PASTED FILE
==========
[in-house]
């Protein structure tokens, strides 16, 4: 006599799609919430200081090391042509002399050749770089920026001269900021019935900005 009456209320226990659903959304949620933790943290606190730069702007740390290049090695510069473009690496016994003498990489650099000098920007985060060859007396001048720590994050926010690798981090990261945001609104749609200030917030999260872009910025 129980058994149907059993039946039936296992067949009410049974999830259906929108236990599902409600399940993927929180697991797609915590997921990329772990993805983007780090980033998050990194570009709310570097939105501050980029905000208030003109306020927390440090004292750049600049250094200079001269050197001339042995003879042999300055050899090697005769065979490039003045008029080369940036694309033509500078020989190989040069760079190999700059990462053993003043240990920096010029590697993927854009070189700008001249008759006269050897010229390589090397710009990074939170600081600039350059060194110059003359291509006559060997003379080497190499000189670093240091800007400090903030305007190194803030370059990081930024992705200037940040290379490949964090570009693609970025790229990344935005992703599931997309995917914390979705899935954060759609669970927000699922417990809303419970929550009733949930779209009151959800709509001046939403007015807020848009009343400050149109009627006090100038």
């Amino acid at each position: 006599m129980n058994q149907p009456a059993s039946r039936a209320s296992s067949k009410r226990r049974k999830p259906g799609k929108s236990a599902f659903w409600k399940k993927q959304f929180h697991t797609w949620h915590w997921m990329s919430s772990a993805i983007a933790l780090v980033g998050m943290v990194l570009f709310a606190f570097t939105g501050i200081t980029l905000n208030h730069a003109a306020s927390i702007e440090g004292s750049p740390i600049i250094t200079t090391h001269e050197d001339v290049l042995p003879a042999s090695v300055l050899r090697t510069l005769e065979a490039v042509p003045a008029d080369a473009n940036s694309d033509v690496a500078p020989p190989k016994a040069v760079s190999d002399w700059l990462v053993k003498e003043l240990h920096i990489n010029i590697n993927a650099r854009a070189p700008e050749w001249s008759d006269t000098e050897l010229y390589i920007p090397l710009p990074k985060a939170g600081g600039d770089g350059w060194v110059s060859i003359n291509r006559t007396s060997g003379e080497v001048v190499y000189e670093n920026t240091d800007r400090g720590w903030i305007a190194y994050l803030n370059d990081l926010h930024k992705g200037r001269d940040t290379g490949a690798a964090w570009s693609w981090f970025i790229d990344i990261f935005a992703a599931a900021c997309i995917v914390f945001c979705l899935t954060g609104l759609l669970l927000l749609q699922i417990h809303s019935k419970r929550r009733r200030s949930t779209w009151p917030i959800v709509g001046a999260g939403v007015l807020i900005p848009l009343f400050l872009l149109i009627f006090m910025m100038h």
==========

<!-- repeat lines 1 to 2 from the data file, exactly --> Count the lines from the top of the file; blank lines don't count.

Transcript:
[in-house]
């Protein structure tokens, strides 16, 4: 006599799609919430200081090391042509002399050749770089920026001269900021019935900005 009456209320226990659903959304949620933790943290606190730069702007740390290049090695510069473009690496016994003498990489650099000098920007985060060859007396001048720590994050926010690798981090990261945001609104749609200030917030999260872009910025 129980058994149907059993039946039936296992067949009410049974999830259906929108236990599902409600399940993927929180697991797609915590997921990329772990993805983007780090980033998050990194570009709310570097939105501050980029905000208030003109306020927390440090004292750049600049250094200079001269050197001339042995003879042999300055050899090697005769065979490039003045008029080369940036694309033509500078020989190989040069760079190999700059990462053993003043240990920096010029590697993927854009070189700008001249008759006269050897010229390589090397710009990074939170600081600039350059060194110059003359291509006559060997003379080497190499000189670093240091800007400090903030305007190194803030370059990081930024992705200037940040290379490949964090570009693609970025790229990344935005992703599931997309995917914390979705899935954060759609669970927000699922417990809303419970929550009733949930779209009151959800709509001046939403007015807020848009009343400050149109009627006090100038």